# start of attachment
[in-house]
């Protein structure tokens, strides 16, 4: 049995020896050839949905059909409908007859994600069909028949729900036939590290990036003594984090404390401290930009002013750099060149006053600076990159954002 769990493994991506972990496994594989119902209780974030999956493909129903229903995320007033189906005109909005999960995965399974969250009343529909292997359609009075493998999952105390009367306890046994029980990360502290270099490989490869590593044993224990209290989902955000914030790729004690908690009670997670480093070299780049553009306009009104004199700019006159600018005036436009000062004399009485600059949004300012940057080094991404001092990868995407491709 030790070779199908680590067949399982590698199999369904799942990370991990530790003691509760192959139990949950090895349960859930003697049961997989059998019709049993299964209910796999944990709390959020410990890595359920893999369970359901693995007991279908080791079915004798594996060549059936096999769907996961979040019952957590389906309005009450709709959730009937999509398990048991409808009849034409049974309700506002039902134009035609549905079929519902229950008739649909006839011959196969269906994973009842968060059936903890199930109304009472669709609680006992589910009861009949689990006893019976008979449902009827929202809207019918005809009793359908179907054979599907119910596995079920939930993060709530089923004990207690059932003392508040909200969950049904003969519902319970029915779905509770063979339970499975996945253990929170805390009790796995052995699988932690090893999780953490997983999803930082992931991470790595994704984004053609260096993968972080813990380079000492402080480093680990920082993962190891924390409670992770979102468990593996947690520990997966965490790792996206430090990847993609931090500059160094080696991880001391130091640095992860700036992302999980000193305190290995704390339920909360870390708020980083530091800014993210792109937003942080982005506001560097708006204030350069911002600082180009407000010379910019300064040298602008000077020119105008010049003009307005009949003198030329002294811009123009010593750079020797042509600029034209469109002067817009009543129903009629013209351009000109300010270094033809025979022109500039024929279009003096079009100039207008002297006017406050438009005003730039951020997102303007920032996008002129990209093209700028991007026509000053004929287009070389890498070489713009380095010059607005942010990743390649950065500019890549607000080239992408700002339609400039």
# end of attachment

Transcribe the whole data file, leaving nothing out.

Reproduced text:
[in-house]
């Protein structure tokens, strides 16, 4: 049995020896050839949905059909409908007859994600069909028949729900036939590290990036003594984090404390401290930009002013750099060149006053600076990159954002 769990493994991506972990496994594989119902209780974030999956493909129903229903995320007033189906005109909005999960995965399974969250009343529909292997359609009075493998999952105390009367306890046994029980990360502290270099490989490869590593044993224990209290989902955000914030790729004690908690009670997670480093070299780049553009306009009104004199700019006159600018005036436009000062004399009485600059949004300012940057080094991404001092990868995407491709 030790070779199908680590067949399982590698199999369904799942990370991990530790003691509760192959139990949950090895349960859930003697049961997989059998019709049993299964209910796999944990709390959020410990890595359920893999369970359901693995007991279908080791079915004798594996060549059936096999769907996961979040019952957590389906309005009450709709959730009937999509398990048991409808009849034409049974309700506002039902134009035609549905079929519902229950008739649909006839011959196969269906994973009842968060059936903890199930109304009472669709609680006992589910009861009949689990006893019976008979449902009827929202809207019918005809009793359908179907054979599907119910596995079920939930993060709530089923004990207690059932003392508040909200969950049904003969519902319970029915779905509770063979339970499975996945253990929170805390009790796995052995699988932690090893999780953490997983999803930082992931991470790595994704984004053609260096993968972080813990380079000492402080480093680990920082993962190891924390409670992770979102468990593996947690520990997966965490790792996206430090990847993609931090500059160094080696991880001391130091640095992860700036992302999980000193305190290995704390339920909360870390708020980083530091800014993210792109937003942080982005506001560097708006204030350069911002600082180009407000010379910019300064040298602008000077020119105008010049003009307005009949003198030329002294811009123009010593750079020797042509600029034209469109002067817009009543129903009629013209351009000109300010270094033809025979022109500039024929279009003096079009100039207008002297006017406050438009005003730039951020997102303007920032996008002129990209093209700028991007026509000053004929287009070389890498070489713009380095010059607005942010990743390649950065500019890549607000080239992408700002339609400039």